About Blue Ice Docs
Founded in 2014 in partnership between Robin Smith, president of KinoSmith, and Blue Ice Group co-owners, Steven Silver and Neil Tabatznik, Blue Ice Docs uses the expertise and skills of both organizations to acquire, fund and develop a wide variety of non-fiction projects from around the world. Upcoming releases include GURRUMUL, THE SILENCE OF OTHERS, OVER THE LIMIT, ALL THE WILD HORSES, THE OSLO DIARIES and THE HEAT: A KITCHEN (R)EVOLUTION.

Source: Ingrid Hamilton GAT,

Filmography :

Charles Officer: As an actor, he has appeared in stage, film and television productions, recently starring in the Theatre Calgary/Soulpepper Theatre Company co-production of A Raisin in the Sun.[
Officer’s directorial debut, When Morning Comes, premiered at the 2000 Toronto International Film Festival (TIFF). His other work includes the short films Short Hymn, Silent War (2002), Pop Song and Urda/Bone (2003), a music video for K’naan’s “Strugglin'” (2005) and television pilot Hotel Babylon (2005).
He is a frequent collaborator of Canadian filmmaker and actress Ingrid Veninger, having worked on numerous projects with her, including the short film Urda/Bone, which screened at the New York Film Festival in 2003. The short film was later picked up for distribution by Mongrel Media. Veninger also produced his feature film Nurse.Fighter.Boy.
The 57th Berlin International Film Festival selected his feature screenplay Nurse. Fighter. Boy for its Sparkling Tales writer’s lab in 2007. Inspired by Officer’s sister’s battle with sickle cell anemia, the film was produced while Officer was a student at the Canadian Film Centre. The film was shot over 23 days with a hand-held camera shot on location in Toronto, in areas where Officer grew up, including the back alleyways of Eastern Avenue; Woodbine and Danforth Avenue; and a boxing club in Cabbagetown where Officer had learned to fight at age 13.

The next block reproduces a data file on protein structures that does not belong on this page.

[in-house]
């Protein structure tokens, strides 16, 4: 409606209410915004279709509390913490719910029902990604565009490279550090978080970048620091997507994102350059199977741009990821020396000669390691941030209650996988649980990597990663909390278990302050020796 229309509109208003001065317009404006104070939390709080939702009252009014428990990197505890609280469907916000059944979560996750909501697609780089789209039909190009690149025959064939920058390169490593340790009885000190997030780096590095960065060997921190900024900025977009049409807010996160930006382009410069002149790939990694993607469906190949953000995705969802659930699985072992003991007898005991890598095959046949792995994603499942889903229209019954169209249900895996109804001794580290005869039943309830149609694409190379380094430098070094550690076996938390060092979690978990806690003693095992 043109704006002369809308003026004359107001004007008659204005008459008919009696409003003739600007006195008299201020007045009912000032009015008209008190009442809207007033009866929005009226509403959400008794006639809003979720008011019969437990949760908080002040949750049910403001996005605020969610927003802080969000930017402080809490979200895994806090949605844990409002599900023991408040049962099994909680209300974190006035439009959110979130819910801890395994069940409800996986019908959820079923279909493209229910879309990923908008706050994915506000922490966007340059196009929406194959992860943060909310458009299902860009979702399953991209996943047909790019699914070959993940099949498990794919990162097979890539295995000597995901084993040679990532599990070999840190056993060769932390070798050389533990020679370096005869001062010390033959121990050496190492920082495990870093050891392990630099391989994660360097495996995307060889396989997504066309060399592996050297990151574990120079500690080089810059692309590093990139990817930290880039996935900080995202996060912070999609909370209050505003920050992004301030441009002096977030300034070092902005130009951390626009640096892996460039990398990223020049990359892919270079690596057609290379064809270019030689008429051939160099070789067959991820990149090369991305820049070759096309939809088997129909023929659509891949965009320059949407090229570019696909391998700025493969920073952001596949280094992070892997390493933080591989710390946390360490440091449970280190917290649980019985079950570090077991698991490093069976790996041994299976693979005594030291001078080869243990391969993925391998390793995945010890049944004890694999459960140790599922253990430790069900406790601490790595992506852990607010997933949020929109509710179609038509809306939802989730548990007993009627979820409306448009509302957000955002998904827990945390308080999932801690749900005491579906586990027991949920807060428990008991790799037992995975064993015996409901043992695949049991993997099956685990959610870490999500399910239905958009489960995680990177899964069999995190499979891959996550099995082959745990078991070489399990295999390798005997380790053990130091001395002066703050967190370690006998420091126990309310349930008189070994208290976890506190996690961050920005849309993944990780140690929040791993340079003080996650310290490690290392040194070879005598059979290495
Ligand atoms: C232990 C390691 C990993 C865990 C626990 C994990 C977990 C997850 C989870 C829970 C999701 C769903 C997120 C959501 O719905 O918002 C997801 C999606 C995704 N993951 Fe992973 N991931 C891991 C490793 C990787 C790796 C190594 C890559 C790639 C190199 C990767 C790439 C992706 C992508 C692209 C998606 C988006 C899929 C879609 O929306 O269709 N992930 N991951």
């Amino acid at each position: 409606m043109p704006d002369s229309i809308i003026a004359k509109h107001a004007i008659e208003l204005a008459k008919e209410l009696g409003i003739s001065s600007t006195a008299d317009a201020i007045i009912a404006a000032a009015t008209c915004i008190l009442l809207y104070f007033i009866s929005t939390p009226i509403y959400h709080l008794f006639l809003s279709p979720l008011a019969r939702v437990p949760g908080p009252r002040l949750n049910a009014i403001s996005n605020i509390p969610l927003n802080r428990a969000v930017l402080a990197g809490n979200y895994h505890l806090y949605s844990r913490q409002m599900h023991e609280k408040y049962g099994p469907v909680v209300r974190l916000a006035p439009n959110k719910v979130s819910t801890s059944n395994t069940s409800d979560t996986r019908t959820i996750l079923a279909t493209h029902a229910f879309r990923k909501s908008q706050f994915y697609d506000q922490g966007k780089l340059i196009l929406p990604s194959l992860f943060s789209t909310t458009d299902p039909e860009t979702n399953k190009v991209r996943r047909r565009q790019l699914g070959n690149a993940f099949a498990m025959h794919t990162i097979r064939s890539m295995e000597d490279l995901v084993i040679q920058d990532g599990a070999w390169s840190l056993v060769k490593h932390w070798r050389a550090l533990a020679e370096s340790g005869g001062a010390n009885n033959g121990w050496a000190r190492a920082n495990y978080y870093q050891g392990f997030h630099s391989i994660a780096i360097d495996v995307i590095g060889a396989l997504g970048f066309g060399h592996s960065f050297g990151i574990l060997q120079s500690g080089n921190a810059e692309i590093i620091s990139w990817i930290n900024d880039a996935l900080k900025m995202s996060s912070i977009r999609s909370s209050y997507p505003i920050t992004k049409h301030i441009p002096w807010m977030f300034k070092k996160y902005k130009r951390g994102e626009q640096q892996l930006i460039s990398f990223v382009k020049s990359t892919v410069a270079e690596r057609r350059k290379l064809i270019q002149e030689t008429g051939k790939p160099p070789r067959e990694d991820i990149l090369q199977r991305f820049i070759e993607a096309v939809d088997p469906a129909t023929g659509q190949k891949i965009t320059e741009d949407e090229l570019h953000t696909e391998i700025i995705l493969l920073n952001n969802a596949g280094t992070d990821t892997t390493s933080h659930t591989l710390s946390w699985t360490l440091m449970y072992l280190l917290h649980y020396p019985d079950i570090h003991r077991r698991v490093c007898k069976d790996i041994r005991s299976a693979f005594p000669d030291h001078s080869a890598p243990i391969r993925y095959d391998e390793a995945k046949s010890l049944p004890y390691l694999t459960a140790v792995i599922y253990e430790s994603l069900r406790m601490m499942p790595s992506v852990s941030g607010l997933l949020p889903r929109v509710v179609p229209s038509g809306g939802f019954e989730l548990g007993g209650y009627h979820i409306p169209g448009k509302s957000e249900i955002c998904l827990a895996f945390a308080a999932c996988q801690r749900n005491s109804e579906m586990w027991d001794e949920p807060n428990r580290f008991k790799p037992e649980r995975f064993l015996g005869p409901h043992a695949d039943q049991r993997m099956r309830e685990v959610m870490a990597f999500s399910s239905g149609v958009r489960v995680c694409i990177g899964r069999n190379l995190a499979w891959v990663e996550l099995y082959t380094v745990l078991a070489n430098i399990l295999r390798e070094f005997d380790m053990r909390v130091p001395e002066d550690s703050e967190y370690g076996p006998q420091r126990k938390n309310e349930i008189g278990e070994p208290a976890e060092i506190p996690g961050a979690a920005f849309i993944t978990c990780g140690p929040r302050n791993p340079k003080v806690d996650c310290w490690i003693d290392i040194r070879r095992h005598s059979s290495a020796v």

Nurse . Fighter. Boy premiered at TIFF 2008 and won the Audience Award at the International Film festival Mannheim-Heidelberg and the audience award for Best in World Cinema and a jury prize for Best Cinematography at the Sarasota Film Festival. It was also released theatrically in Canada on February 2009.
In April 2009, production began on Officer’s feature documentary about Harry Jerome. The film was completed in 2010.
In 2009 Officer directed two short films for the cross-platform project City Sonic. Officer, along with six other directors, shot 20 short films about Toronto musicians and the places where their musical lives were transformed. Officer directed films starring D-Sisive and Divine Brown.
Premiering at the Vancouver International Film Festival on October 8, 2010, Mighty Jerome explores the rise, fall and redemption of Harry Jerome, Canada’s most record-setting track and field star. Archival footage, interviews and recreations are used to tell the story of what Jerome’s university coach, Bill Bowerman, called “The greatest comeback in track and field history.” Mighty Jerome is produced by the NFB’s Selwyn Jacob,
In June 2015, Officer completed principal photography in Toronto on a National Film Board of Canada documentary entitled Unarmed Verses, produced by Lea Marin, which explores youth and race-related issues in the city of Toronto in the aftermath of the shooting of Trayvon Martin in the United States through the experiences of Francine, a 12-year-old girl living with her father and grandmother in a northeast Toronto neighbourhood facing demolition and reconstruction. The film was named Best Canadian Feature at the 2017 Hot Docs Canadian International Documentary Festival.[16] In October 2017, it was named Best Canadian Documentary at the Vancouver International Film Festival.

Source : Wikipedia